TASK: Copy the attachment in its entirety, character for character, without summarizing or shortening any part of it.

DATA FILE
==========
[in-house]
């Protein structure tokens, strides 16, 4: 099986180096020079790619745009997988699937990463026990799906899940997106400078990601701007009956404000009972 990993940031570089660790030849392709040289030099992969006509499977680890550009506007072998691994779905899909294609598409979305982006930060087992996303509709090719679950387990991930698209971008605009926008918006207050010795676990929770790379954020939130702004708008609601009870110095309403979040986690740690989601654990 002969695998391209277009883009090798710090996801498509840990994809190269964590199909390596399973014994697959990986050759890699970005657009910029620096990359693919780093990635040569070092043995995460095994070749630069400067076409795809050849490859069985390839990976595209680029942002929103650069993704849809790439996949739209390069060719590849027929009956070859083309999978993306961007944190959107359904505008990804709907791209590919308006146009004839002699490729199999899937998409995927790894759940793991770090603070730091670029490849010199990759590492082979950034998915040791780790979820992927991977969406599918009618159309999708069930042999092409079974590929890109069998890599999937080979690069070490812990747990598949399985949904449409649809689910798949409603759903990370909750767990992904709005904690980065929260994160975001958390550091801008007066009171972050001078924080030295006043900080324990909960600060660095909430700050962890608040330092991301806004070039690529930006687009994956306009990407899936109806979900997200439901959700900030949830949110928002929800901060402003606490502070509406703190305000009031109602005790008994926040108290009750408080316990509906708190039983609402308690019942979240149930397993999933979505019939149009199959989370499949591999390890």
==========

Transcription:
[in-house]
């Protein structure tokens, strides 16, 4: 099986180096020079790619745009997988699937990463026990799906899940997106400078990601701007009956404000009972 990993940031570089660790030849392709040289030099992969006509499977680890550009506007072998691994779905899909294609598409979305982006930060087992996303509709090719679950387990991930698209971008605009926008918006207050010795676990929770790379954020939130702004708008609601009870110095309403979040986690740690989601654990 002969695998391209277009883009090798710090996801498509840990994809190269964590199909390596399973014994697959990986050759890699970005657009910029620096990359693919780093990635040569070092043995995460095994070749630069400067076409795809050849490859069985390839990976595209680029942002929103650069993704849809790439996949739209390069060719590849027929009956070859083309999978993306961007944190959107359904505008990804709907791209590919308006146009004839002699490729199999899937998409995927790894759940793991770090603070730091670029490849010199990759590492082979950034998915040791780790979820992927991977969406599918009618159309999708069930042999092409079974590929890109069998890599999937080979690069070490812990747990598949399985949904449409649809689910798949409603759903990370909750767990992904709005904690980065929260994160975001958390550091801008007066009171972050001078924080030295006043900080324990909960600060660095909430700050962890608040330092991301806004070039690529930006687009994956306009990407899936109806979900997200439901959700900030949830949110928002929800901060402003606490502070509406703190305000009031109602005790008994926040108290009750408080316990509906708190039983609402308690019942979240149930397993999933979505019939149009199959989370499949591999390890």